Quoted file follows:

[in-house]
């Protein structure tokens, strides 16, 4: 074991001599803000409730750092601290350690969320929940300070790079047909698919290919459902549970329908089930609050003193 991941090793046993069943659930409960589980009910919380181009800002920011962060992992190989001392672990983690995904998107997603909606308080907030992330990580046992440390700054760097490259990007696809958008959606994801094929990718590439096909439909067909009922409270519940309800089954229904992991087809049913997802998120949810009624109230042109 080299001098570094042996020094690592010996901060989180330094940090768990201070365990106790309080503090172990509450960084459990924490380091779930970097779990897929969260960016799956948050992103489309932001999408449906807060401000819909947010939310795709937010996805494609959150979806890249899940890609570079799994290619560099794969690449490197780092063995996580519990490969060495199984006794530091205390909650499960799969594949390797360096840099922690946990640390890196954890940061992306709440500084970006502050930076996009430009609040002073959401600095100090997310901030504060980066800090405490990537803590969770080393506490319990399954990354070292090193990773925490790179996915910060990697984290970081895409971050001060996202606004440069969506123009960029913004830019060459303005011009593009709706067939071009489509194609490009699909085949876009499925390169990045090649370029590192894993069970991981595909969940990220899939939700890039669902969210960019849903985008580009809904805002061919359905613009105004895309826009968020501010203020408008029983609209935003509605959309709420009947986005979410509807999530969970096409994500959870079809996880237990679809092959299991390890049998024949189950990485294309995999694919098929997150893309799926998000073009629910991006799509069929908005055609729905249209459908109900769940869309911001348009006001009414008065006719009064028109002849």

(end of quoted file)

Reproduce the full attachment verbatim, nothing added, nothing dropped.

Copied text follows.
[in-house]
């Protein structure tokens, strides 16, 4: 074991001599803000409730750092601290350690969320929940300070790079047909698919290919459902549970329908089930609050003193 991941090793046993069943659930409960589980009910919380181009800002920011962060992992190989001392672990983690995904998107997603909606308080907030992330990580046992440390700054760097490259990007696809958008959606994801094929990718590439096909439909067909009922409270519940309800089954229904992991087809049913997802998120949810009624109230042109 080299001098570094042996020094690592010996901060989180330094940090768990201070365990106790309080503090172990509450960084459990924490380091779930970097779990897929969260960016799956948050992103489309932001999408449906807060401000819909947010939310795709937010996805494609959150979806890249899940890609570079799994290619560099794969690449490197780092063995996580519990490969060495199984006794530091205390909650499960799969594949390797360096840099922690946990640390890196954890940061992306709440500084970006502050930076996009430009609040002073959401600095100090997310901030504060980066800090405490990537803590969770080393506490319990399954990354070292090193990773925490790179996915910060990697984290970081895409971050001060996202606004440069969506123009960029913004830019060459303005011009593009709706067939071009489509194609490009699909085949876009499925390169990045090649370029590192894993069970991981595909969940990220899939939700890039669902969210960019849903985008580009809904805002061919359905613009105004895309826009968020501010203020408008029983609209935003509605959309709420009947986005979410509807999530969970096409994500959870079809996880237990679809092959299991390890049998024949189950990485294309995999694919098929997150893309799926998000073009629910991006799509069929908005055609729905249209459908109900769940869309911001348009006001009414008065006719009064028109002849």